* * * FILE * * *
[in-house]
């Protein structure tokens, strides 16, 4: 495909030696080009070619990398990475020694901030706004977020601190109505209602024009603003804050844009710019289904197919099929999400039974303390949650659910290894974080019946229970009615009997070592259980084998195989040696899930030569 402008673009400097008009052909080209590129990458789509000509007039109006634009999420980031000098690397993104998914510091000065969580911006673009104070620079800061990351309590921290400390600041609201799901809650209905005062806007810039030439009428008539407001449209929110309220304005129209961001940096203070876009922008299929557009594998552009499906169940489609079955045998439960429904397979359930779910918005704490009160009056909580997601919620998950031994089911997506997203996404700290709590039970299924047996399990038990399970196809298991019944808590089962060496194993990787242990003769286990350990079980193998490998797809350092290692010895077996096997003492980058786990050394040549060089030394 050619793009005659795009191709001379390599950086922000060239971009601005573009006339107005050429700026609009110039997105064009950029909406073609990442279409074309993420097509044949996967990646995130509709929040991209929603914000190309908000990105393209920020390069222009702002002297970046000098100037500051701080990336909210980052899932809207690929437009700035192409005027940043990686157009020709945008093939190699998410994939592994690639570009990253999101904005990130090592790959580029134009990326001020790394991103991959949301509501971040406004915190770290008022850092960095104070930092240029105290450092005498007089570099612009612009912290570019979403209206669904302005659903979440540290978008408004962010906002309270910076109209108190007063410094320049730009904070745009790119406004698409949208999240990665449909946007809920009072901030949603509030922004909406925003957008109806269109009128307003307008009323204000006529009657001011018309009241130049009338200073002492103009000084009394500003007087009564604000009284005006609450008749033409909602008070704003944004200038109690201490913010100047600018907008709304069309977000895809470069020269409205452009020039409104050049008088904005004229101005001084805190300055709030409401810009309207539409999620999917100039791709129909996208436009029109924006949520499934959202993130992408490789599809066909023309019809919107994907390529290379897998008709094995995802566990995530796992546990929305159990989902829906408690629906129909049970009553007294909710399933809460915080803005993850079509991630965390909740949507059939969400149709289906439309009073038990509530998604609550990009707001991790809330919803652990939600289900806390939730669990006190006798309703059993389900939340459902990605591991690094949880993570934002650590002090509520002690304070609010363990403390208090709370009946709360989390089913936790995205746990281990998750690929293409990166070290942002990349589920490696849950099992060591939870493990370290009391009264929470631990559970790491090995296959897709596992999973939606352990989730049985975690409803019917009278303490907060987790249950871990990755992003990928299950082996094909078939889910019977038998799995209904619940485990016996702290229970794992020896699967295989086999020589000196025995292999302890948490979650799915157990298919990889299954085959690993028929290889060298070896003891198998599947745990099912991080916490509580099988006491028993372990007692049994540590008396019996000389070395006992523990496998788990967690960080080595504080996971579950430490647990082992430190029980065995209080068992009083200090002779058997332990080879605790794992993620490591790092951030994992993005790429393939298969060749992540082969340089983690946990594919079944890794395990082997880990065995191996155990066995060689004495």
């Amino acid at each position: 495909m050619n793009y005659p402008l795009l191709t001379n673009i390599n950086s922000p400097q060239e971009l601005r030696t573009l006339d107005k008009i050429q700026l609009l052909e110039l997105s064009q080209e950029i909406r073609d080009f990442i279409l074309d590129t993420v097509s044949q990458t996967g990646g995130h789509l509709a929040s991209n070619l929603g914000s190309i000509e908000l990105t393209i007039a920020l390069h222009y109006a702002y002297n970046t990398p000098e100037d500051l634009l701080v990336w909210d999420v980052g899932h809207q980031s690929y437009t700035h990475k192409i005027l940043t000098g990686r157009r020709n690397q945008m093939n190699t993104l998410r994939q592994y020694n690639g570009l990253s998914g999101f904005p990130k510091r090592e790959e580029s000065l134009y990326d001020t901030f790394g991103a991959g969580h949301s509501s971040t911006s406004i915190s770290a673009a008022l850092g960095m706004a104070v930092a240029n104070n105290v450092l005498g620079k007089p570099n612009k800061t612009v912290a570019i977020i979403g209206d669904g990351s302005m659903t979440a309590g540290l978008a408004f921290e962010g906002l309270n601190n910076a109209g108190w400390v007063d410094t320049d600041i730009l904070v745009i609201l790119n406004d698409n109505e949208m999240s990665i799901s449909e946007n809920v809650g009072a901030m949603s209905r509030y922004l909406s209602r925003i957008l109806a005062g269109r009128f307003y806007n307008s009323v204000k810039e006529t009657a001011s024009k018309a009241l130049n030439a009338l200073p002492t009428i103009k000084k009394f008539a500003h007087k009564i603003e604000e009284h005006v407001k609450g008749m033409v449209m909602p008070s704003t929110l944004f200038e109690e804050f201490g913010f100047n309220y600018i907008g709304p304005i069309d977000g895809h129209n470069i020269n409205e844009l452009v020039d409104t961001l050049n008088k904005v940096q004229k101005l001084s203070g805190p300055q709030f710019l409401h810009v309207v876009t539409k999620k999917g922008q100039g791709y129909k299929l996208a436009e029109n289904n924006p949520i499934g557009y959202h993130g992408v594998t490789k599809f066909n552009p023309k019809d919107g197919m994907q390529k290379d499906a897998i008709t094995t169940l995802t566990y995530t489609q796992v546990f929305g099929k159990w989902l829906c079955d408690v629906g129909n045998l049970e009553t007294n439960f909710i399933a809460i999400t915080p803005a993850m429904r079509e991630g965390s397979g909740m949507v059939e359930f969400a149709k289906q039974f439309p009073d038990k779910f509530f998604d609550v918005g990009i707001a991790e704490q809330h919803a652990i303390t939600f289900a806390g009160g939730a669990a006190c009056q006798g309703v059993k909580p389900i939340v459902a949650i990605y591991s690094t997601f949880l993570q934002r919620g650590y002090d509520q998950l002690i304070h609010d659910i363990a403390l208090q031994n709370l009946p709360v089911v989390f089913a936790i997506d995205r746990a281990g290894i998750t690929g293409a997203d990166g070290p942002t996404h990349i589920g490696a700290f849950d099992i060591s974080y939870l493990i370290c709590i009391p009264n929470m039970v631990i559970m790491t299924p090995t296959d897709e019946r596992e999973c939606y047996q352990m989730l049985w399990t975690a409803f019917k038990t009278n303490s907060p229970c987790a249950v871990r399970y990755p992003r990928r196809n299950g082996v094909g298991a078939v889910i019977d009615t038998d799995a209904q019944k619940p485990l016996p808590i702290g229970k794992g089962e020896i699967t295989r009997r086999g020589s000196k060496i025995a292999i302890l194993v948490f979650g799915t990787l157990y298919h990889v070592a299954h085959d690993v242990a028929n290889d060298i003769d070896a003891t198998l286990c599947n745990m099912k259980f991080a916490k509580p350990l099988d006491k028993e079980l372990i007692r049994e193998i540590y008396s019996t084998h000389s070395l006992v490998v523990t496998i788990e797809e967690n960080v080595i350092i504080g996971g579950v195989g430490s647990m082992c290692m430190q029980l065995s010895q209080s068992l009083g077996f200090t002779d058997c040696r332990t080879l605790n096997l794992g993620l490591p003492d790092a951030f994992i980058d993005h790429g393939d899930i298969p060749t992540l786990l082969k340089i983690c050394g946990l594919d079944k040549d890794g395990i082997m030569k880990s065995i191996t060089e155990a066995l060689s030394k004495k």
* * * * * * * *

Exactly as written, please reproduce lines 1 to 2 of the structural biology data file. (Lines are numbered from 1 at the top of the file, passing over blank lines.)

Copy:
[in-house]
């Protein structure tokens, strides 16, 4: 495909030696080009070619990398990475020694901030706004977020601190109505209602024009603003804050844009710019289904197919099929999400039974303390949650659910290894974080019946229970009615009997070592259980084998195989040696899930030569 402008673009400097008009052909080209590129990458789509000509007039109006634009999420980031000098690397993104998914510091000065969580911006673009104070620079800061990351309590921290400390600041609201799901809650209905005062806007810039030439009428008539407001449209929110309220304005129209961001940096203070876009922008299929557009594998552009499906169940489609079955045998439960429904397979359930779910918005704490009160009056909580997601919620998950031994089911997506997203996404700290709590039970299924047996399990038990399970196809298991019944808590089962060496194993990787242990003769286990350990079980193998490998797809350092290692010895077996096997003492980058786990050394040549060089030394 050619793009005659795009191709001379390599950086922000060239971009601005573009006339107005050429700026609009110039997105064009950029909406073609990442279409074309993420097509044949996967990646995130509709929040991209929603914000190309908000990105393209920020390069222009702002002297970046000098100037500051701080990336909210980052899932809207690929437009700035192409005027940043990686157009020709945008093939190699998410994939592994690639570009990253999101904005990130090592790959580029134009990326001020790394991103991959949301509501971040406004915190770290008022850092960095104070930092240029105290450092005498007089570099612009612009912290570019979403209206669904302005659903979440540290978008408004962010906002309270910076109209108190007063410094320049730009904070745009790119406004698409949208999240990665449909946007809920009072901030949603509030922004909406925003957008109806269109009128307003307008009323204000006529009657001011018309009241130049009338200073002492103009000084009394500003007087009564604000009284005006609450008749033409909602008070704003944004200038109690201490913010100047600018907008709304069309977000895809470069020269409205452009020039409104050049008088904005004229101005001084805190300055709030409401810009309207539409999620999917100039791709129909996208436009029109924006949520499934959202993130992408490789599809066909023309019809919107994907390529290379897998008709094995995802566990995530796992546990929305159990989902829906408690629906129909049970009553007294909710399933809460915080803005993850079509991630965390909740949507059939969400149709289906439309009073038990509530998604609550990009707001991790809330919803652990939600289900806390939730669990006190006798309703059993389900939340459902990605591991690094949880993570934002650590002090509520002690304070609010363990403390208090709370009946709360989390089913936790995205746990281990998750690929293409990166070290942002990349589920490696849950099992060591939870493990370290009391009264929470631990559970790491090995296959897709596992999973939606352990989730049985975690409803019917009278303490907060987790249950871990990755992003990928299950082996094909078939889910019977038998799995209904619940485990016996702290229970794992020896699967295989086999020589000196025995292999302890948490979650799915157990298919990889299954085959690993028929290889060298070896003891198998599947745990099912991080916490509580099988006491028993372990007692049994540590008396019996000389070395006992523990496998788990967690960080080595504080996971579950430490647990082992430190029980065995209080068992009083200090002779058997332990080879605790794992993620490591790092951030994992993005790429393939298969060749992540082969340089983690946990594919079944890794395990082997880990065995191996155990066995060689004495």